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Additional info for China: Open policies towards mergers and Acquisitions
1. 5 million (end-2003) Land area: 454 000 sq. 2 million (end-2003) Land area: 187 400 sq. 6 million (end-2003) Land area: 147 500 sq. 5% of its glass silicon materials (mostly in Liaoning). 2%). Major centre for China’s heavy and energy industries The three provinces play a major role in several of China’s key heavy and energy industries. 7% of its electricity. 8% of national cloth output was made in the North East in 2003. 8% of its oil-bearing crops in 2003. Relatively poor performance in international trade Despite its coastal location and possession of the country’s seventh largest port, Dalian,* facing the Pacific Ocean, the North East appears to be performing below potential in international trade.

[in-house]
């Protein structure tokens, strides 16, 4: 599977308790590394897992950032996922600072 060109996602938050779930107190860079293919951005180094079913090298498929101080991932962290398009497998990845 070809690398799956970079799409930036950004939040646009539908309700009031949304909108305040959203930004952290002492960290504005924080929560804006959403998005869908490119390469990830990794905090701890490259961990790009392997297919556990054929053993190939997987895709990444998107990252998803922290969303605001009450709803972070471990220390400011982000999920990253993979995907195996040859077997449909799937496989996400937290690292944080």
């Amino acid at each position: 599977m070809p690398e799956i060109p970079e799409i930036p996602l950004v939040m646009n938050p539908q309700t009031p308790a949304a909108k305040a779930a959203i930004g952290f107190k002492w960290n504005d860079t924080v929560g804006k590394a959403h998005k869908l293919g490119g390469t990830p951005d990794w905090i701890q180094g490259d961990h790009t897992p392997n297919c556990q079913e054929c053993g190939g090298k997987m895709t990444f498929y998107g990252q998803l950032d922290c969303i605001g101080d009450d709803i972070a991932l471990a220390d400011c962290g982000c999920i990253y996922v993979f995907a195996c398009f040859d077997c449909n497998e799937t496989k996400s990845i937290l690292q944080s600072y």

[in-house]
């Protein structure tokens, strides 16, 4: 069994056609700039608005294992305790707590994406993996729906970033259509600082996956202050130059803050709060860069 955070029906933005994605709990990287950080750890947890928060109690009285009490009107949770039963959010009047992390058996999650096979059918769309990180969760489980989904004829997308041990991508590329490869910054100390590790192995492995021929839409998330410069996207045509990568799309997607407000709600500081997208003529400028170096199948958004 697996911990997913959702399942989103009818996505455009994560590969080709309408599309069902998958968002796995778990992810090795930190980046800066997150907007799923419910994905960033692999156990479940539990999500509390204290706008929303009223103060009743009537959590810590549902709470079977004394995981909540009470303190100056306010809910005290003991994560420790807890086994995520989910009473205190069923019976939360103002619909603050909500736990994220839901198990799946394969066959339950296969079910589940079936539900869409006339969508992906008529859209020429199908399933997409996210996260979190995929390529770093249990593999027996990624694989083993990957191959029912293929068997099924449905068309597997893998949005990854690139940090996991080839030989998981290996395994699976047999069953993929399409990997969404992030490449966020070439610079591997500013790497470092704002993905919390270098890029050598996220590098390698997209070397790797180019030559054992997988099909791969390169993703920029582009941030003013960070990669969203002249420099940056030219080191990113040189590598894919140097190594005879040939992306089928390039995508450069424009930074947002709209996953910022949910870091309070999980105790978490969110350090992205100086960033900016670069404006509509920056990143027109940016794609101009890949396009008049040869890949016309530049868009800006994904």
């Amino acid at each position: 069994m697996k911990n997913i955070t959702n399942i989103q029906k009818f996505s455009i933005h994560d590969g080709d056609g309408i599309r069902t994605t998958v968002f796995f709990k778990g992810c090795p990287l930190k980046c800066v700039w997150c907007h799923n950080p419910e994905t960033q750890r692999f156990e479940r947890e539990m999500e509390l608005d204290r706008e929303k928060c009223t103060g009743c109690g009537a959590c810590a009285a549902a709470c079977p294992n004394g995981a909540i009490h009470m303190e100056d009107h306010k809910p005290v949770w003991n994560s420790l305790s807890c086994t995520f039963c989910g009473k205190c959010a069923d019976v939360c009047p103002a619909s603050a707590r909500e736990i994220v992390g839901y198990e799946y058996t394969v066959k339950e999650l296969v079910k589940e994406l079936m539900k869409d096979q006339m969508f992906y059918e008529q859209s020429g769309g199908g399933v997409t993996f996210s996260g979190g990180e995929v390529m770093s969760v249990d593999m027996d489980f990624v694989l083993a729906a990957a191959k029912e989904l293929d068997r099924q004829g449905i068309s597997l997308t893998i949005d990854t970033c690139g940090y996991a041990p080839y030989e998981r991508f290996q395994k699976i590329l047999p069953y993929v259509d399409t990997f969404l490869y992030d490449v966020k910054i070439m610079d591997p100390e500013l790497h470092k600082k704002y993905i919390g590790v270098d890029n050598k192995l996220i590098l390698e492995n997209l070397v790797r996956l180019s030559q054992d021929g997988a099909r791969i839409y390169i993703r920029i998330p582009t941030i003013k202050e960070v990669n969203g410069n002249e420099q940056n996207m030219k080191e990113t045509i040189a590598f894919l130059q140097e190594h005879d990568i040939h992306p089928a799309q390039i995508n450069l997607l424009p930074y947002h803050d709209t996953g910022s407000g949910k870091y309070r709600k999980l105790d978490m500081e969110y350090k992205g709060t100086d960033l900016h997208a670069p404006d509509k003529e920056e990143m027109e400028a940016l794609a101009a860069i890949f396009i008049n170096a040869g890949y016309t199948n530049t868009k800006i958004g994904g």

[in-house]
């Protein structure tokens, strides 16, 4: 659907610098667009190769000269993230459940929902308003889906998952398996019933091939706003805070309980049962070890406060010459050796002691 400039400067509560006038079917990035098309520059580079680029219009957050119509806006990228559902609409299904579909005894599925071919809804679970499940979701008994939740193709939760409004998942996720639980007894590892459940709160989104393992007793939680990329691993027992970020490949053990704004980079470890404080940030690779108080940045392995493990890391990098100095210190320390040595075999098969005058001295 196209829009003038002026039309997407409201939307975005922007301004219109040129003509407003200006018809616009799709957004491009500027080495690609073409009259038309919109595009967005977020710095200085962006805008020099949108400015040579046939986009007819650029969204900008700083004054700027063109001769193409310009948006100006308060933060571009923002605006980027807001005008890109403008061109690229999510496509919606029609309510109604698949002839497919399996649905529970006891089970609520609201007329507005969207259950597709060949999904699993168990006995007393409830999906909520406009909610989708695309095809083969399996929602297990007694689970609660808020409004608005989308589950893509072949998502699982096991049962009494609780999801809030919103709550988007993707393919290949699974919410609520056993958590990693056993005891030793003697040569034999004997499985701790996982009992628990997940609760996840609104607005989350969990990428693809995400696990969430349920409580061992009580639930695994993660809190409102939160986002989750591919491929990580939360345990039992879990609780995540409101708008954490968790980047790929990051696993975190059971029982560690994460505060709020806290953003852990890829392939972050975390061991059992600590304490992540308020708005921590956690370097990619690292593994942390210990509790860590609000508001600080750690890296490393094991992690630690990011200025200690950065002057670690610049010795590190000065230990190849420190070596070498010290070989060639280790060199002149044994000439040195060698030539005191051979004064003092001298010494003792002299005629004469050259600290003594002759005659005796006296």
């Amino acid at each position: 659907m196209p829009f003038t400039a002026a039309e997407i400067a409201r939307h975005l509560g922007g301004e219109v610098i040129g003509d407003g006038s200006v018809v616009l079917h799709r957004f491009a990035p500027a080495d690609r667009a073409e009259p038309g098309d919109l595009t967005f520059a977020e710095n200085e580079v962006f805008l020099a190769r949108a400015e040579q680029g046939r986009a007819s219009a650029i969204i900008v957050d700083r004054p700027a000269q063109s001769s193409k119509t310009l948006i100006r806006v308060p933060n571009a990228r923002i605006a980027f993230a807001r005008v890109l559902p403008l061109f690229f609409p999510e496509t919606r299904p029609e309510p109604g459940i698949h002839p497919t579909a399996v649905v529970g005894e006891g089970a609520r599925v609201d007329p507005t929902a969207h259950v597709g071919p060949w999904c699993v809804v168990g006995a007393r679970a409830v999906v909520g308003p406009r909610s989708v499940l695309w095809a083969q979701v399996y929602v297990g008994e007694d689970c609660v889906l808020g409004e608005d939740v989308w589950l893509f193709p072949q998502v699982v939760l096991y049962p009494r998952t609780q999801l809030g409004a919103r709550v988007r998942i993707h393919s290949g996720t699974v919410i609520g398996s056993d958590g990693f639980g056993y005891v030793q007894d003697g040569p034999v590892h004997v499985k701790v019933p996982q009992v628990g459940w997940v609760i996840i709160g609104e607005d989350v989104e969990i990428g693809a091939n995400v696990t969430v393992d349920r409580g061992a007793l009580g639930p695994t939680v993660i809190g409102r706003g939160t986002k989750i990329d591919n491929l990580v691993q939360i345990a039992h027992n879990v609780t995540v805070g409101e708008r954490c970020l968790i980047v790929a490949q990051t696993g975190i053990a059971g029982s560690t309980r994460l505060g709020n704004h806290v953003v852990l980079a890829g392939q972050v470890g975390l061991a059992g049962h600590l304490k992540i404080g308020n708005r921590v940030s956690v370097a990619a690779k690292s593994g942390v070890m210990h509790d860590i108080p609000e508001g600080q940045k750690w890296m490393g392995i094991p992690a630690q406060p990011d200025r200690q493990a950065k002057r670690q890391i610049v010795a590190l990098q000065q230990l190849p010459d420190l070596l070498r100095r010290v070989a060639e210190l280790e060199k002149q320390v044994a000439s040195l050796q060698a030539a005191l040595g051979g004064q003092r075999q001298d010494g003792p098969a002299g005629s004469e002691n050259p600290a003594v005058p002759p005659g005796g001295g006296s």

The region is in a good position to benefit from cross-border M&As, of which is has some experience. Enterprises there seeking foreign investment by way of M&A tend to be loss-making state-owned enterprises (SOEs) that are heavily indebted and need new technology and overseas markets. OECD INVESTMENT POLICY REVIEWS – CHINA – ISBN 92-64-02193-0 – © OECD 2006 33 4. LESSONS FROM NORTH-EAST CHINA EXPERIENCE N orth-East China has been selected for special consideration in the 2006 OECD Review because the Chinese government has identified it as needing foreign investment as part of the process of revitalisation of China’s old industrial bases and cross-border mergers and acquisitions are being actively sought by state-owned enterprises (SOEs) and the local governments that oversee them there.
Government policy on retaining strategic assets is not transparent Since the mid-1990s, the Chinese government has been developing a policy of creating industrial conglomerates on the basis of existing SOEs. In 1997 this policy was described by Party Chairman Jiang Zemin at the 15th Congress of the Chinese Communist Party as “holding on to the big and letting go of the small” (zhua da fang xiao), indicating that the majority of SOEs, which were small and medium-sized, were to be dealt with flexibly while the state retained control of the largest enterprises with a view to promoting them as national champions.